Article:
Rivendell Bicycles’ Grant Petersen in Washington

Last Thursday MG and I had the pleasure of joining a small group of friends and kindred spirits to meet Grant Petersen, the owner and founder of Rivendell Bicycles in Walnut Creek, Calif.

Grant was at College Park Bicycles in College Park, Md., adjacent to the University of Maryland campus, on the latest stop of his tour to promote his new book about practical cycling called Just Ride.

Grant signs Leslie T.’s book, with Colin and Mary Lauran.

 

Grant is in a good mood after a nice ride.

 

Grant went on a local ride with a group from the shop and then a small group of us gathered in the dimming light in the parking lot for an informal talk and q-and-a session. Shop owner and bike impresario Larry Black started things off with a short talk about his own history as a bike shop owner before ribbing Grant for writing “fried” instead of “friend” in his signed copy.

 

Larry talks about all sorts of things. Grant is amused.

 

Larry pretty much didn’t mention anything about Grant being an ahead-of-his-time advocate for cycling as transportation and recreation, and as a maker of lugged steel bikes for people who don’t race. Larry did talk about how he sold bikes that competed with Bridgestone when Grant ran that company’s U.S. operations before founding Riv in 1994.

Anyway, Grant just giggled at Larry, signed his book again, and then talked about the substance of his new book. It grew out of another 90,000-word book he wrote that neither he nor his publisher particularly liked, so he started over. Grant ended up with the 89 short essays in the book on regular bike riding, fitness and a few controversial topics like racing (or, un-racing, as Grant puts it) and lycra.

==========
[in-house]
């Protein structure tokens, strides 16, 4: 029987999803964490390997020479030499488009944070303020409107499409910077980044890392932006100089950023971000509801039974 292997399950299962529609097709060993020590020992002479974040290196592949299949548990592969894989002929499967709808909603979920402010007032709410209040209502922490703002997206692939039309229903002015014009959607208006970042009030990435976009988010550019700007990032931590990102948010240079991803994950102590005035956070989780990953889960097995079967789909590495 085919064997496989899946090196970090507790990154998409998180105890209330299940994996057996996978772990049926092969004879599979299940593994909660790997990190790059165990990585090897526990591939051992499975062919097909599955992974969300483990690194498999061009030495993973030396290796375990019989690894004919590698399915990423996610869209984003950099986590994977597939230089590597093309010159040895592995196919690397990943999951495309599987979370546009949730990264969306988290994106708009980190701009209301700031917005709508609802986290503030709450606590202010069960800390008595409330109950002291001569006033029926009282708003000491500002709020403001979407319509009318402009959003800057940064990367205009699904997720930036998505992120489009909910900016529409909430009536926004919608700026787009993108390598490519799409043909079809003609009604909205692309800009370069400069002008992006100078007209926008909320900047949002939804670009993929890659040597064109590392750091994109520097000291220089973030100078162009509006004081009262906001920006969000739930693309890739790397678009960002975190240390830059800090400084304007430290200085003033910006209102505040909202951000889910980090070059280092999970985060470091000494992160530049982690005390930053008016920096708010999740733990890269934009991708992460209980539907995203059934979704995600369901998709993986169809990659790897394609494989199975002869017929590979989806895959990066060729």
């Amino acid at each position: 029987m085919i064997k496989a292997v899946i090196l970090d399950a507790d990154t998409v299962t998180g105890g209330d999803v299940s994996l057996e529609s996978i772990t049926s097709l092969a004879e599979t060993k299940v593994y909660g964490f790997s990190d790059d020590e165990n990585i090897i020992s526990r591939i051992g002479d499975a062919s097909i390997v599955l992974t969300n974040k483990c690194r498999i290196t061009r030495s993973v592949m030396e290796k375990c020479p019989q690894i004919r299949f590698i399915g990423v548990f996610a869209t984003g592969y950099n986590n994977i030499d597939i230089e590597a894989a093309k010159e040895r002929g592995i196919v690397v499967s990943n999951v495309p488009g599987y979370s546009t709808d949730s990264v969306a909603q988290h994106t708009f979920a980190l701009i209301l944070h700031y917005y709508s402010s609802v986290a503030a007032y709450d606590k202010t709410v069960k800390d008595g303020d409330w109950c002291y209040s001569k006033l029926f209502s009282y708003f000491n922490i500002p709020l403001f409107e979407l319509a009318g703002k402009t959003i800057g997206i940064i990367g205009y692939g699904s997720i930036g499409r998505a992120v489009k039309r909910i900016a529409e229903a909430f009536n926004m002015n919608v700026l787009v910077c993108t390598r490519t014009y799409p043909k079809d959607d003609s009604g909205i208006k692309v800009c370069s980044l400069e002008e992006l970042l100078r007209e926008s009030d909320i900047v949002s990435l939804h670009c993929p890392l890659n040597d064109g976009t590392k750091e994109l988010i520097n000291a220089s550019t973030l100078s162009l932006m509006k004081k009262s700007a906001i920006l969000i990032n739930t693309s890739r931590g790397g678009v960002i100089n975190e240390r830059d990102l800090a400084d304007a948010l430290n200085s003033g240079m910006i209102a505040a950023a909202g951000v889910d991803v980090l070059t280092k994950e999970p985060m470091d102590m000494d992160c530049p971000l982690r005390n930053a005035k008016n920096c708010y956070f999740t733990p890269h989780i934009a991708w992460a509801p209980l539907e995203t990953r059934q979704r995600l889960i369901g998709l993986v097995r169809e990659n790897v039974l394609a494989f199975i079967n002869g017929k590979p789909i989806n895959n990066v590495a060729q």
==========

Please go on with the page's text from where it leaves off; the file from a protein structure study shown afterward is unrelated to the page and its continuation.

Grant takes a question from the group.

 

A highlight was when pal Joan O. asked him about the section in the book about burpees, a squat/pushup/jump full-body exercise that Grant recommends to cyclists in addition to the exercise they get on the bike. We all got a good chuckle out of that. And, Grant looked in excellent shape.

 

Grant prepares to execute a burpee.

 

I asked Grant whether he feels any pressure to make his bikes more detailed in response to the resurgent hand-made bike builder scene, which he gently deflected with a comment that other people are doing good work in that sense and he was glad to stick to his own aesthetic.

Afterwards I urged Grant to make the Riv tandem he’s talked about in the past — and he assured me it will happen at some point. He did say folks like us may have to buy in before production will happen. I also asked that the rear top tube be made to 29 inches or longer. For taller stokers, that allows a good forward reach.

To my surprise he said that length, long by current tandem standards, would be the minimum. He might go longer so that stokers could use upright bars if they want. That was music to my/our ears! We pretty much have to buy a custom to get a long enough reach for MG with most manufacturers using 28-inch or at most 29-inch rear top tubes.

Far from the image some have of him as an opinionated cycling idologue, Grant came across as a thoughtful, moderate person who is not against anything in particular. He’s mostly an advocate for cycling that is as he put it, “not work” — as in, not working toward a speed goal or a fitness goal. Rather, he suggested we work on our strength and weight loss through off-the-bike exercises and save cycling for fun trips wherever we care to go. A fine idea!

Many thanks to Larry Black (sorry for the teasing, Larry!) for bringing Grant to the D.C. area. And if you’re reading this, Grant, please join us at Friday Coffee Club in downtown D.C. next time you are in town.

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4 thoughts on “Rivendell Bicycles’ Grant Petersen in Washington

  1. I enjoyed this post– thanks for the summary of his talk. I would love to see a Rivendell tandem in production someday– I bet it’d be a beaut!

    • Thanks Lisa. Sorry you could not be there. We’ll see about that tandem. I’ve been bugging Grant for years to get on with it. It won’t be cheap, which I suspect makes it hard to bring to market.

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